Humans have manipulated the genes of plants and animals for centuries through selective breeding. But the introduction of genetically modified food dates to 1996, when Monsanto introduced genetically engineered soybeans.
Today such crops are widespread in the food chain – as feed for animals, produce at the grocery store and ingredients in processed food.
Use of genetically engineered feed is now pervasive. Crops, like corn, have been engineered to tolerate weedkillers such as Roundup, made by Monsanto, and to resist insect infestation.
Roughly 94 percent of soybeans and 90 percent of the corn grown in the U.S. are genetically engineered, according to the U.S. Department of Agriculture. Between 2000 and 2011, it is estimated that 100 billion animals have consumed some level of GE feed, and few health effects have been quantified by any studies, genetic engineering proponents say.
For some ranchers and dairy operators, consumer preference is paramount – regardless of what scientists say.
“Many of my peers are cashing in on the paleo and grass-fed movements and finishing their beef on pasture, said Brown. Her approach, where cows are fed on pasture, allows her to sell her product as organic. “I get more for grass-finished beef,” she said.
To be labeled organic, cattle or dairy cows must either forage on pasture that is GMO-free or must eat GMO-free feed.
Typically, Brown gets $100 more for each head of cattle than she would if they ate conventional feed, although it takes longer for them to reach slaughtering size.
Since 2006 the Diamond W dairy ranch in Petaluma has been raising organic dairy cows, but it also has some non-organic cows as part of its 680-cow operation, said Dayna Ghirardelli, the operation’s compliance manager.
The non-organic milk cows are housed, grazed and kept separate from organic cows.
The impetus for going with organic feed practices and not with genetically engineered feed? It’s about market dynamics – not health fears.
“Price stability and premium was actually the primary reason for converting to organic,” Ghirardelli said. “Organic milk prices are less volatile than conventional milk market prices.”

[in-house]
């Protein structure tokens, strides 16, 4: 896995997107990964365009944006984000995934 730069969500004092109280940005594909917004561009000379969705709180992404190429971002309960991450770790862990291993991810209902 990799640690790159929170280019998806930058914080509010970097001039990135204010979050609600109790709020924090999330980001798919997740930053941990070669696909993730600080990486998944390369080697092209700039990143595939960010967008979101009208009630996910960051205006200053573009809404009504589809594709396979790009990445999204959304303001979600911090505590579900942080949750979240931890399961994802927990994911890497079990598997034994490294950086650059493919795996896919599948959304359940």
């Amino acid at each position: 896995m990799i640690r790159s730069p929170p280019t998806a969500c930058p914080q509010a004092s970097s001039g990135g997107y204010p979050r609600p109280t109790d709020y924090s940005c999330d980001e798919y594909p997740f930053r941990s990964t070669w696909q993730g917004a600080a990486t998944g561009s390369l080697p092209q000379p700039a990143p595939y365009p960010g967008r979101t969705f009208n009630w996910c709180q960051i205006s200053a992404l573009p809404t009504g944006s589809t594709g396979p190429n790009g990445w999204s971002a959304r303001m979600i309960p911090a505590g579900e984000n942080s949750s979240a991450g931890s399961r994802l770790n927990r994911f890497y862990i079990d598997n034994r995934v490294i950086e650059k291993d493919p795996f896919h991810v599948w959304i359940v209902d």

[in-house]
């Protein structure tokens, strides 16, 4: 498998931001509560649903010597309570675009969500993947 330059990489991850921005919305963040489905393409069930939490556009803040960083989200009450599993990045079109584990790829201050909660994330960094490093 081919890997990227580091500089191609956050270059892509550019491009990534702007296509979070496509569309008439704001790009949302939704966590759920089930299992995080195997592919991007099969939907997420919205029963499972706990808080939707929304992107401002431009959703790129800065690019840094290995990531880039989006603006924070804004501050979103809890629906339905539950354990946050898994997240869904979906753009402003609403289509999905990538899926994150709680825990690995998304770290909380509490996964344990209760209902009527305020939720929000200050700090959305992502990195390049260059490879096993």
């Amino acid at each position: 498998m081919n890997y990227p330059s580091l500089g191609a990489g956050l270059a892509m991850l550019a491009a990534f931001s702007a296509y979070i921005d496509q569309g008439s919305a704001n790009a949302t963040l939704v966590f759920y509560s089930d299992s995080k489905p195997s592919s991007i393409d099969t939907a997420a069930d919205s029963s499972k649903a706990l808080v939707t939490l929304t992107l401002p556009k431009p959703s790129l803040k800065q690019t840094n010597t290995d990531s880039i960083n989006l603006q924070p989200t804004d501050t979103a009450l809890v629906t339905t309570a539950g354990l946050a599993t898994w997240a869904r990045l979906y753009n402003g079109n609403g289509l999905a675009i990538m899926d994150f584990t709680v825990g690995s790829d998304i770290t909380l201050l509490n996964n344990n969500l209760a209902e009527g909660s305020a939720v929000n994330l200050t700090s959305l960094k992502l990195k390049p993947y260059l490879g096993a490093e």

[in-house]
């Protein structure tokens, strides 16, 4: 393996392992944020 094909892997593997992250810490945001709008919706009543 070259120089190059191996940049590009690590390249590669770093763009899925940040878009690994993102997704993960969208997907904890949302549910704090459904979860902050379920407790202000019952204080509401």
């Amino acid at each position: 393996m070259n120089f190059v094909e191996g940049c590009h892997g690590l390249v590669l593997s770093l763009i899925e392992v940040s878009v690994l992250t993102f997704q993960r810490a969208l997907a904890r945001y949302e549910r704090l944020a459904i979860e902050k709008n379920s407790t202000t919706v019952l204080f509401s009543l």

Cattle rancher Steve Kopp is no purist when it comes to feed. Still, at his 70-acre Silver Springs Ranch in Martinez, his organic cattle forage across pastures.
“Cattle can be raised properly on grain,” Kopp said. “And we have talked about using genetically engineered feed in the past, but I see our clientele as our friends and family and we want them to have the best meat possible.”
A few studies have concluded that genetically engineered food can cause health problems in animals. Some have been vilified by the scientific community, such as a 2012 study by French scientist Gilles-Eric Séralini. That study, published in the journal Food and Chemical Toxicology, found that rats fed genetically modified corn grew tumors.
The scientific community widely criticized the study for using a type of rat susceptible to tumor growth. The research was withdrawn a year later and republished in a less prestigious science journal.
Some scientists claim research that finds any effect of genetically engineered food is quickly vilified or put through uncharacteristic scrutiny, and that lack of labeling makes it difficult to study the effect of GMO food on humans.
Americans, in general, know little about whether the food they eat is genetically modified. A 2013 nationwide survey by Rutgers University found that 54 percent of respondents know little or nothing at all about genetically modified foods. A quarter said they had never heard of them.